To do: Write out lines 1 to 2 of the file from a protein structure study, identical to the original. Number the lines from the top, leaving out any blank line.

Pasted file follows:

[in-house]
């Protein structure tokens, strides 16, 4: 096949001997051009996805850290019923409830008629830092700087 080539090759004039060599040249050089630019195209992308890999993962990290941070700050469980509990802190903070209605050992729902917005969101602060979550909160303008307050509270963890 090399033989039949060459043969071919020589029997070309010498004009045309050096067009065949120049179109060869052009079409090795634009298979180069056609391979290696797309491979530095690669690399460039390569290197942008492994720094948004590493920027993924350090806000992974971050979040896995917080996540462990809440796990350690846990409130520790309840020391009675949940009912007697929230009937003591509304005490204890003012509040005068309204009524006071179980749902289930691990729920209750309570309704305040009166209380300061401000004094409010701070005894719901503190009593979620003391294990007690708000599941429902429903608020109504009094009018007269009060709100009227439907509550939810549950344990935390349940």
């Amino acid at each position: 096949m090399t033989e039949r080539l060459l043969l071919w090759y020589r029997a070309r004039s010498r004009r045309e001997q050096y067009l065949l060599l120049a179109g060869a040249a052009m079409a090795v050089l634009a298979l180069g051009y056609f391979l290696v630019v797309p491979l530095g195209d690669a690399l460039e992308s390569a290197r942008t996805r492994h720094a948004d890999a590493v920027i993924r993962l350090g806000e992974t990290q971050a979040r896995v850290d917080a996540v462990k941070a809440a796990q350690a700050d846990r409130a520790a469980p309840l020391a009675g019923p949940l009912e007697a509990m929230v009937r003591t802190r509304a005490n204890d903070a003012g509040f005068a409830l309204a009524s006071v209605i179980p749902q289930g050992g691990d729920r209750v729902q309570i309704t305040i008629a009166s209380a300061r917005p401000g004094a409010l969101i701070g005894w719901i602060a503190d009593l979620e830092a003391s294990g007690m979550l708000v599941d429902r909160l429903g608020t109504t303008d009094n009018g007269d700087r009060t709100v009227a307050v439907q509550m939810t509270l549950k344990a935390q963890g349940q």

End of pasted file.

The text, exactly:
[in-house]
């Protein structure tokens, strides 16, 4: 096949001997051009996805850290019923409830008629830092700087 080539090759004039060599040249050089630019195209992308890999993962990290941070700050469980509990802190903070209605050992729902917005969101602060979550909160303008307050509270963890 090399033989039949060459043969071919020589029997070309010498004009045309050096067009065949120049179109060869052009079409090795634009298979180069056609391979290696797309491979530095690669690399460039390569290197942008492994720094948004590493920027993924350090806000992974971050979040896995917080996540462990809440796990350690846990409130520790309840020391009675949940009912007697929230009937003591509304005490204890003012509040005068309204009524006071179980749902289930691990729920209750309570309704305040009166209380300061401000004094409010701070005894719901503190009593979620003391294990007690708000599941429902429903608020109504009094009018007269009060709100009227439907509550939810549950344990935390349940």